Transitioning to Flashtalking’s Creative Manager – August 2016
During the summer of 2016 working on the Studio team, we were working hard on transitioning clients from the older Creative Interface to the newer Creative Manager. There were some differences in workflow, one of the major ones was starting a new Creative Library and uploading your first files. I created this short video in order to quickly address client concerns that were coming up in e-mails on a regular basis.
We could send this out and follow up with the client if they needed more assistance. Ideally, it was better to address concerns individually, but this allowed us to respond quickly, giving us time to set up a screen share if necessary, not wasting everyone’s time trying to pick a moment.
Creating a State Call in the Flashtalking API – August 2017
One of my responsibilities at Flashtlaking was to dig into some less used parts of the API and make them easier to utilize by surfacing a typical workflow and documenting necessary details to make the experience less daunting. When you don’t use something regularly and don’t have friendly documentation that tells a good story of its workflow – you typically don’t want to be the point person supporting this effort. My job was to figure out what that workflow would be and tell a compelling story of how and when you would want to use it. The State Call was one of those things.
Occasionally a client would need to track more detailed information from an ad, like if it were using some kind of geo-targeting to pass along a users zip code or general location. Or maybe we wanted to track what SKU product numbers were visible in a carousel and which item was clicked on by a user. In order to do this, we had to log that data as a string to a service that would pick it up and parse it into a report.
It was vital that the string and the actions were very specific and well tested before rolling it out live. Also, it was hard to test this without getting multiple team members involved (who often didn’t have the time), so any and all testing before bringing them in was imperative.
In the presentation notes and video below, I cover the details of this setup and how to test without being scared of this whole process. My job was to make this type of thing feel achievable by anyone.
One of the larger clients I supported at Flashtalking was Hulu. Hulu had an interesting setup as they wanted to create video ads but as they have a fairly robust CDN they wanted to save a little money and use their own network to stream the videos, but through the Flashtalking player in order to get important metrics. Typically this wasn’t allowed through the API, but we found a workaround.
In the time I was supporting this effort with various agencies building ads for Hulu, Flashtalking transitioned their tool for uploading and managing creative files from an older Flash-based system called the Creative Interface to a more modern HTML 5 tool called the Creative Manager. Along with this transition came some changes to the way the ads were set up. Below you can see the documentation I put together along with a screen share video I created showing the changes.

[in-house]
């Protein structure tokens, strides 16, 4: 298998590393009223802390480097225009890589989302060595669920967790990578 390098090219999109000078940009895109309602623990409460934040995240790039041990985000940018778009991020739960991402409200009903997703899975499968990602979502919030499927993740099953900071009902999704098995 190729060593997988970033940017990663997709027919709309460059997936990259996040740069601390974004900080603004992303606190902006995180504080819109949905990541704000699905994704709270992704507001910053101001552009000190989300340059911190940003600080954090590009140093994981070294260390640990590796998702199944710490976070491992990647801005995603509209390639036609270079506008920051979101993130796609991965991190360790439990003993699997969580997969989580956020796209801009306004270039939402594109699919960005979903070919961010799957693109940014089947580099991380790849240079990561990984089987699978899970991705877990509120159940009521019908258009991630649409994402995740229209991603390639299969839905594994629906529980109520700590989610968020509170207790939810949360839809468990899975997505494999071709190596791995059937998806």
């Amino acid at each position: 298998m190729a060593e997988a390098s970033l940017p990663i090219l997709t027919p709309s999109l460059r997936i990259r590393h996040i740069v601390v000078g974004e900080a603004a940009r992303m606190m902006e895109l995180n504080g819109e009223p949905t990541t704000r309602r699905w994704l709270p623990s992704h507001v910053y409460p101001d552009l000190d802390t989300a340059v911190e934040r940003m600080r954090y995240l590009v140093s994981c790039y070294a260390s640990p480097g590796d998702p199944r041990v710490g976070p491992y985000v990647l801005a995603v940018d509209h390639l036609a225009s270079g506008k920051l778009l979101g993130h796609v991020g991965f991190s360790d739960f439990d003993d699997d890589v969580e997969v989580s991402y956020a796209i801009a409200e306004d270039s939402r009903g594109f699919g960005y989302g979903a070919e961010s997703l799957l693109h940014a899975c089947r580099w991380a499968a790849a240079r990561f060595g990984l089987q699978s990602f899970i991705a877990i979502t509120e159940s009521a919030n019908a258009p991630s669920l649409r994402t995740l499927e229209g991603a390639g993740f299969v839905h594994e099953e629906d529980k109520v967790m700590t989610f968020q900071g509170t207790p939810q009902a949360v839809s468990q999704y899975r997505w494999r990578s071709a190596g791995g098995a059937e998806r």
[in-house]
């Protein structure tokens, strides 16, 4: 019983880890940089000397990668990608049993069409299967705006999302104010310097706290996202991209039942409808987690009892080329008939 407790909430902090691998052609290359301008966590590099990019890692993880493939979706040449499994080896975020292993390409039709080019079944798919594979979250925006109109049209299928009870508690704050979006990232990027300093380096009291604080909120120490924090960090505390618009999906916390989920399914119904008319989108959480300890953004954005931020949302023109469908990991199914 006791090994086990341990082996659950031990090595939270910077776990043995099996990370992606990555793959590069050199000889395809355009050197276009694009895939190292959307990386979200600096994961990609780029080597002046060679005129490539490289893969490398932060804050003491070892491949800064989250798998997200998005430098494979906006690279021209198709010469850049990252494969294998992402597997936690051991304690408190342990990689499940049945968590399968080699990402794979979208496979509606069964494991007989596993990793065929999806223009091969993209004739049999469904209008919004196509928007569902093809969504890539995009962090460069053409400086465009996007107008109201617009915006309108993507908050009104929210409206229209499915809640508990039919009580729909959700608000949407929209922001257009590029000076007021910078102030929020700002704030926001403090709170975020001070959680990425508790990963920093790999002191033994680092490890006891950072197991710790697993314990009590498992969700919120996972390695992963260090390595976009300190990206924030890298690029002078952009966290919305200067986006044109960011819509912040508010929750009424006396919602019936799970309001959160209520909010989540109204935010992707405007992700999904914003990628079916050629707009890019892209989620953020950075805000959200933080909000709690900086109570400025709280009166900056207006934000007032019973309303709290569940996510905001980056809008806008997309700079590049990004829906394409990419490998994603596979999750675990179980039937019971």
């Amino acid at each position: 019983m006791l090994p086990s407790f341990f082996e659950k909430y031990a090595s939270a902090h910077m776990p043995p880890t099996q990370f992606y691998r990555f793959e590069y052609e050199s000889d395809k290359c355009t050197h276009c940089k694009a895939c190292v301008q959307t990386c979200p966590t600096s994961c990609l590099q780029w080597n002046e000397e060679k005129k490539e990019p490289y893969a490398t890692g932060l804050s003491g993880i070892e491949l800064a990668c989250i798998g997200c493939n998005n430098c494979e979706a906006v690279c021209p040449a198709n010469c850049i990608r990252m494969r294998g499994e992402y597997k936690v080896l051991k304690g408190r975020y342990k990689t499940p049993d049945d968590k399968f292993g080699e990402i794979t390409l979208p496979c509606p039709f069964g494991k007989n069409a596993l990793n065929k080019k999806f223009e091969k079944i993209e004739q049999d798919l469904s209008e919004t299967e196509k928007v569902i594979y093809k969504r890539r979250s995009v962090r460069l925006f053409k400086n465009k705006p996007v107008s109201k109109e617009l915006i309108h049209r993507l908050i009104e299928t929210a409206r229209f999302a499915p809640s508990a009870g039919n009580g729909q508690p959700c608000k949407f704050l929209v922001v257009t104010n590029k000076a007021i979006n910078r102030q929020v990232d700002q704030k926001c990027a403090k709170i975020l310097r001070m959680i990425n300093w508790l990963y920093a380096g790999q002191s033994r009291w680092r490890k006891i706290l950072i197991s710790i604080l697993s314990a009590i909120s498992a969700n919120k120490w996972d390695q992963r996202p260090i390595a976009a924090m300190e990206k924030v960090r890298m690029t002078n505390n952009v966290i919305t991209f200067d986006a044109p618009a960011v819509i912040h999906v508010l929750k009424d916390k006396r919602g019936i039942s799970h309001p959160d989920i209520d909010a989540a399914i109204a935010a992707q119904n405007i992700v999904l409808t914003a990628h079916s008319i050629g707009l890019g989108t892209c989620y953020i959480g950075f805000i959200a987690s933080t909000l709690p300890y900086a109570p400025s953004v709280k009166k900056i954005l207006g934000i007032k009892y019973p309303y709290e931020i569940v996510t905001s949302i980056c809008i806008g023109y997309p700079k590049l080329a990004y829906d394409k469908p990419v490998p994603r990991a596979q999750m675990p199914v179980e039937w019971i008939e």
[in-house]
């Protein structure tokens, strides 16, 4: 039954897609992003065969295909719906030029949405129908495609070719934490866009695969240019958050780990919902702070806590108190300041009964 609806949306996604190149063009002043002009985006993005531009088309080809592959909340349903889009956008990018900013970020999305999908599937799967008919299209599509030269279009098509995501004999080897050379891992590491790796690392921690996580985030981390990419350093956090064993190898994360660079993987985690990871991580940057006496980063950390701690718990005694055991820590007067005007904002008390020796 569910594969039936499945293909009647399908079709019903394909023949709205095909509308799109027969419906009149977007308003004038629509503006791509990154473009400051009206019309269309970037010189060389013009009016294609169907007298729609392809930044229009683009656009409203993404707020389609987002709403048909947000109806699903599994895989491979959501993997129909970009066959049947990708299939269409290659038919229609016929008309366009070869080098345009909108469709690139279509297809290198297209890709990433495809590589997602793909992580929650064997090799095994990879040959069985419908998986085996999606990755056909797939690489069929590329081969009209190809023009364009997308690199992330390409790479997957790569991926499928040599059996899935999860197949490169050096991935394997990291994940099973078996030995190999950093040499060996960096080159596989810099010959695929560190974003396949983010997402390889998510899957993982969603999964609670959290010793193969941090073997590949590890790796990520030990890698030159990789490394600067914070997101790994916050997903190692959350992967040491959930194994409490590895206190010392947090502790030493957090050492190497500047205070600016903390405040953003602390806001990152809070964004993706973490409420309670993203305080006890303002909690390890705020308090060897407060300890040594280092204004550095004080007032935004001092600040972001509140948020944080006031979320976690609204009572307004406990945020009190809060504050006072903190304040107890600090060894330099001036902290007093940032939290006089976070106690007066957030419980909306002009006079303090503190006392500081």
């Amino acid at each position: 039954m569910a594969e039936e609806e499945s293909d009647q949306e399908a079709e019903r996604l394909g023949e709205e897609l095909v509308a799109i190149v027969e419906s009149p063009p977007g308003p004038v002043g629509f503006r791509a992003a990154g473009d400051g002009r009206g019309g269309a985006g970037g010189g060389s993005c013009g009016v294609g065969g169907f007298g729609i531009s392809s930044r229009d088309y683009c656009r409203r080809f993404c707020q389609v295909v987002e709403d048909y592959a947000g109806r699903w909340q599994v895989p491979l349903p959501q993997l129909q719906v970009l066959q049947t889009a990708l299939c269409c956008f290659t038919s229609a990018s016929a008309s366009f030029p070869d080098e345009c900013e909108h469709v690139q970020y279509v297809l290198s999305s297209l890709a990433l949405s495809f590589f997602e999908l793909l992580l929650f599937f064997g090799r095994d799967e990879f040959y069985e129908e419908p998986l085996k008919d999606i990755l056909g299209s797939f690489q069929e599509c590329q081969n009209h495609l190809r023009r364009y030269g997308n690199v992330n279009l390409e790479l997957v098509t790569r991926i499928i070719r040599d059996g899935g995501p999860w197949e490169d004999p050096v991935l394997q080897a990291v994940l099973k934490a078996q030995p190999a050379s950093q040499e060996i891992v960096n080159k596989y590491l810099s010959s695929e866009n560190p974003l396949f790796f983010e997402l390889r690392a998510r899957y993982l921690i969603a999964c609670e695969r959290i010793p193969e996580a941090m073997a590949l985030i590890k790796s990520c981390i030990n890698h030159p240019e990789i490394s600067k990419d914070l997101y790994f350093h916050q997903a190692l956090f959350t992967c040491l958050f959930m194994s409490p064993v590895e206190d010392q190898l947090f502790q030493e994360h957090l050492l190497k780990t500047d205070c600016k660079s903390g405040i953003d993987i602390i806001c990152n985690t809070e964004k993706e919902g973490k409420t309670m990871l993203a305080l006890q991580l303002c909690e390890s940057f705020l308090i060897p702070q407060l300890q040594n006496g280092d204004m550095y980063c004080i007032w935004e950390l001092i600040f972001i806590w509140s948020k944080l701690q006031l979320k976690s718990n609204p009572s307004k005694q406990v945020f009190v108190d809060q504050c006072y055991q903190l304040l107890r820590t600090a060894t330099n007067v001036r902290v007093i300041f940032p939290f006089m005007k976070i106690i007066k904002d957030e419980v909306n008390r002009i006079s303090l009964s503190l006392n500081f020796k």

Flashtalking Studio Training – January 2016 – January 2018
Learning an ad-server’s API isn’t hard, just detailed. Creating a compelling story leaving customers with a “can do” attitude creates better results leaving all parties happy.
One of my responsibilities joining the Studio and Support team was to conduct training sessions with clients new to using the Flashtalking API. Ad Server API’s aren’t that difficult to implement, but they are detailed. With only an hour to cover all the basic integration points and the basic developer workflow from ad creation to QA and client approval, it can be tough to conduct a training session that doesn’t overwhelm the participant with details.
Typically one of these training sessions would be a rapid-fire barrage of facts referencing some minimal documentation which was in need of some love. Following a training, it was our job to answer questions through e-mail about details forgotten or missed. Depending on the client, this could end up being quite a bit of extra work.
One of the first things I did was try to get the documentation updated, which proved to be more of a long-term project. Instead, I turned my focus to developing my own support documentation that was shared before a training session. This document covered in detail the typical training session, could be quickly customized to suit the client, and easily expanded to cross-reference other supporting documents.
When the training screen share was scheduled, included on the invitation was a link to a public-facing Evernote document with detailed notes with starter files and screen captures of everything covered. We recorded the screen share and sent a link to the video in a follow-up e-mail along with links to any documents supporting questions that arose during the training session. With the detailed notes and screen share in hand, we created a level of comfort with the Flashtalking API giving our customers a “can do” attitude cutting down on unnecessary communication that ends up wasting everyone’s time.